Had a great time @chicago_cm today listening to @howardtullman talk #commitment

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Photo: Bartek Karas

For April’s theme of GAME, who better to join the CM/Chicago community than Devin Breen, founder of CHIditarod– a “1,000 person costumed shopping cart race and mobile food drive”?

  • We can’t wait to hear from him, so we reached out a little early with a few questions to help you get to know him better! Enjoy our Q&A with Devin below, and see you soon!

  • List three words that begin with the letter G to describe yourself/your personality.
    Goonie
    Gregarious
  • Go!
  • What was one surprising thing you learned from the first CHIditarod you put on?
  • Police officers are fond of patches.
  • I love that you and your wife Liz built a toolkit to help other cities establish their own versions of CHIditarod. What part of the event feels distinctly Chicago to you?
  • The bribery, of course.  Jokes aside, Chicago created the philanthropic aspect.  The food drive, the fundraising, the grants, making an impact beyond the celebration.
  • What are the top three places you find inspiration?
  • Being in motion on my bike
  • Black Rock City
  • Mountains
  • Asked to define March’s theme, COURAGE, in one sentence or less, March speaker Lauren M. Pacheco said, courageousness doesn’t act alone - it works in tandem with other critical characteristics such as risk-taking, ingenuity, anger and frustration, in addition to those people and places that encourage us to act with courage.”

    On how courage plays into her own work, she added, “courage has exposed my insecurities in a way that has clearly motivated me to want to do better for my community and my career; it’s been a welcomed friend and critic.”

    Just for fun, we asked Lauren for one fact that’s not in her official bio. Her answer? “I’m the proud parent of two pitbulls.”

    Thanks to all who joined us at Schawk! for #CMCourage. Enjoy some highlights attendees shared from the event below, and see you soon for our global exploration of GAME!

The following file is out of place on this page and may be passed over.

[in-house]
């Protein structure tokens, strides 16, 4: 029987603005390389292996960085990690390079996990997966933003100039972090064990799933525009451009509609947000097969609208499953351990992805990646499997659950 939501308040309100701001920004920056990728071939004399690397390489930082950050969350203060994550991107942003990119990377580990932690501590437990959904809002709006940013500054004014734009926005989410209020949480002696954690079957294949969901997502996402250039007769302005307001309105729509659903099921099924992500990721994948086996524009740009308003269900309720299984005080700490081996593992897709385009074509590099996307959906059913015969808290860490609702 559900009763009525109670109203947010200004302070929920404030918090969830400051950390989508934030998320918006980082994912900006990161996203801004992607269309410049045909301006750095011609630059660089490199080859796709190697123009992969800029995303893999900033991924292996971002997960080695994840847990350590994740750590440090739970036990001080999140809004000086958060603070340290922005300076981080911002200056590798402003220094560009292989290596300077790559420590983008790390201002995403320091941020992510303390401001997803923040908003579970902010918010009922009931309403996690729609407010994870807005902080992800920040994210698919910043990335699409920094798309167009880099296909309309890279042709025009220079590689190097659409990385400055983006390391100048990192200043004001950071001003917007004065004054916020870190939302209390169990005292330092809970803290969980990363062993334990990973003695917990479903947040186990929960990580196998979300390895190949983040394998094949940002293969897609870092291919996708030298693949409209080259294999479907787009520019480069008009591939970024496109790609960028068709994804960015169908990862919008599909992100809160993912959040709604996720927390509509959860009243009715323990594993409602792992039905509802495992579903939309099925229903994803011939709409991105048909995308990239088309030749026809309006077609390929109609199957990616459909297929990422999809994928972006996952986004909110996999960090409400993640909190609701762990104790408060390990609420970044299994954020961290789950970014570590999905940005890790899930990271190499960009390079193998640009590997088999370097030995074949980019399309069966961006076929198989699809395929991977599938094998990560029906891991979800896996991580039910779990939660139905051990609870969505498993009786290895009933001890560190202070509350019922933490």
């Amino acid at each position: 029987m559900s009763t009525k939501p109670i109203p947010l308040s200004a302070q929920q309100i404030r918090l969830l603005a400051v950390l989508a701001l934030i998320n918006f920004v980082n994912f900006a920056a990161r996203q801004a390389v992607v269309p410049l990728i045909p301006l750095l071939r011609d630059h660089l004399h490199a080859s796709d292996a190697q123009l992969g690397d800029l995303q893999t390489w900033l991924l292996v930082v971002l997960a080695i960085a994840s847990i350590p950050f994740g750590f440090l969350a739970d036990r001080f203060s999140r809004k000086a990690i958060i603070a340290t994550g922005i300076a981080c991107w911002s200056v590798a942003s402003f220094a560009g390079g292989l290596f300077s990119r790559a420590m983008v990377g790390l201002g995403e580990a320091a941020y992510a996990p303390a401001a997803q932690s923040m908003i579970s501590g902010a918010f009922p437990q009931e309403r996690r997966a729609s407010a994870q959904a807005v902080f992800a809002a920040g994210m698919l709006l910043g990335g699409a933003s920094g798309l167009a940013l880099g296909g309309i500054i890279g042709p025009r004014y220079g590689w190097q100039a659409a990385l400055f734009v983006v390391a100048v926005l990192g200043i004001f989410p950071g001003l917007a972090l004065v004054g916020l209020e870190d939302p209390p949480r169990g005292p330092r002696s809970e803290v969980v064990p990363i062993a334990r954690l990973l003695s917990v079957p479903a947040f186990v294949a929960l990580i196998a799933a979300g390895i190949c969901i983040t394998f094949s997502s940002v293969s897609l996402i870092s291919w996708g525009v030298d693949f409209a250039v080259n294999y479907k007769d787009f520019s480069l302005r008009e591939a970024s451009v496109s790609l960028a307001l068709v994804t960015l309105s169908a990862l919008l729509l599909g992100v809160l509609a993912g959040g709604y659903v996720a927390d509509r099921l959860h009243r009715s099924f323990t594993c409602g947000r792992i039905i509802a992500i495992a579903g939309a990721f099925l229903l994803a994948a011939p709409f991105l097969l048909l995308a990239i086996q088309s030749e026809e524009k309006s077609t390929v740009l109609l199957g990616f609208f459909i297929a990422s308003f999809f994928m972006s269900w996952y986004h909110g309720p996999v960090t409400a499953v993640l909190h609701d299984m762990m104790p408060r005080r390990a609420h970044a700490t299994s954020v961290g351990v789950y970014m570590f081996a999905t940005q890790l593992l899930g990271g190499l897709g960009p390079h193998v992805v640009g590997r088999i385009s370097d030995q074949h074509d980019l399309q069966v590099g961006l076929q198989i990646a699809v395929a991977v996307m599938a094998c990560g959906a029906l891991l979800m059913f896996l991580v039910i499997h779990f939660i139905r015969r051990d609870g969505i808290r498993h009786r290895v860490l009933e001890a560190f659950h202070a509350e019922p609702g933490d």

____________________________________________________


    😊 #cmchi #cmcourage

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    “As a creator, curiosity makes my stories a lot stronger… Because curiosity allows us to connect with the people that we serve, it makes our work much more meaninful.” - Katherine Nagasawa

    We’re reflecting on a GREAT event last month with multimedia journalist/documentary filmmaker Katherine Nagasawa! (And do spaces get much cooler than Threadless?! We saw your photos of those elaborately-painted bathroom floors!)

    In her presentation, Katherine talked about her work at WBEZ’s Curious City, and how Curious City’s curiosity-driven model gives the public a voice in their journalism. She discussed how embracing curiosity has strengthened her work, and the incredible benefits that harnessing the power of curiosity can bring to your own work. Check out more highlights attendees shared from the morning below!







    Curiosity is many things—a trait, a mindset, and a skill. To wonder about the things you don’t know and to actively fill those gaps with knowledge is to consciously enrich your life.

    We’re so excited to be exploring February’s global theme of CURIOSITY with Katherine Nagasawa, a multimedia journalist and documentary filmmaker who uses her skills to dig into, and shed light on, the stories that pique hers and others’ curiosity.

    For her day job, she’s the multimedia producer for WBEZ’s Curious City, a journalism project that answers people’s questions about Chicago, the region, and its people. Outside of WBEZ, Katherine has produced several documentary film projects including Beyond the Seal, a web documentary about Fair Trade bananas and the people behind a movement to change the banana industry. Her latest short documentary, Ilse, follows an undocumented high school senior as she attempts to obtain permanent residency.